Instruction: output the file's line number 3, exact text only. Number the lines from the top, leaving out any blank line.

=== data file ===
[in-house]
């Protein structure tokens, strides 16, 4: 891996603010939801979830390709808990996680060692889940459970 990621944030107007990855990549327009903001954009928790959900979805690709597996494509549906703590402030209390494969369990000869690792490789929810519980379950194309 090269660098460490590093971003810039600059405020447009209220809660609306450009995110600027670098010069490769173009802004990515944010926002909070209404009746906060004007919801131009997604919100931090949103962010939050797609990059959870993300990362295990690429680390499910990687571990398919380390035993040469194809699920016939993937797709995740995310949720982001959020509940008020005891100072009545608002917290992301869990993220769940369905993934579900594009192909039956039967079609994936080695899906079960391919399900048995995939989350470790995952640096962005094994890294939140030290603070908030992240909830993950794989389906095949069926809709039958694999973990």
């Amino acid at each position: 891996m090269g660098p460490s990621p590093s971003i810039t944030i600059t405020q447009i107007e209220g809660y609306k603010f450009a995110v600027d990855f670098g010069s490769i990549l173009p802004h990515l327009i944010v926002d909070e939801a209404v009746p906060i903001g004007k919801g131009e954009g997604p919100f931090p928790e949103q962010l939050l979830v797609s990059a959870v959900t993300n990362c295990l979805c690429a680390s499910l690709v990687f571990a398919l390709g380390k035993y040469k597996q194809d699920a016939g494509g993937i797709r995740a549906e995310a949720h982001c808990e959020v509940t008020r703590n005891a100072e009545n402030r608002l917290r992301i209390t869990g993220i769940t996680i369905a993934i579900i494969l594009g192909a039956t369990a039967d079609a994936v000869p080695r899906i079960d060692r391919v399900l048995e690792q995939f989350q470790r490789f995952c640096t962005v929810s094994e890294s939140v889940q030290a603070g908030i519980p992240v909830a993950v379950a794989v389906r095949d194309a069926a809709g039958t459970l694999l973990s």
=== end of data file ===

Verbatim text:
């Amino acid at each position: 891996m090269g660098p460490s990621p590093s971003i810039t944030i600059t405020q447009i107007e209220g809660y609306k603010f450009a995110v600027d990855f670098g010069s490769i990549l173009p802004h990515l327009i944010v926002d909070e939801a209404v009746p906060i903001g004007k919801g131009e954009g997604p919100f931090p928790e949103q962010l939050l979830v797609s990059a959870v959900t993300n990362c295990l979805c690429a680390s499910l690709v990687f571990a398919l390709g380390k035993y040469k597996q194809d699920a016939g494509g993937i797709r995740a549906e995310a949720h982001c808990e959020v509940t008020r703590n005891a100072e009545n402030r608002l917290r992301i209390t869990g993220i769940t996680i369905a993934i579900i494969l594009g192909a039956t369990a039967d079609a994936v000869p080695r899906i079960d060692r391919v399900l048995e690792q995939f989350q470790r490789f995952c640096t962005v929810s094994e890294s939140v889940q030290a603070g908030i519980p992240v909830a993950v379950a794989v389906r095949d194309a069926a809709g039958t459970l694999l973990s």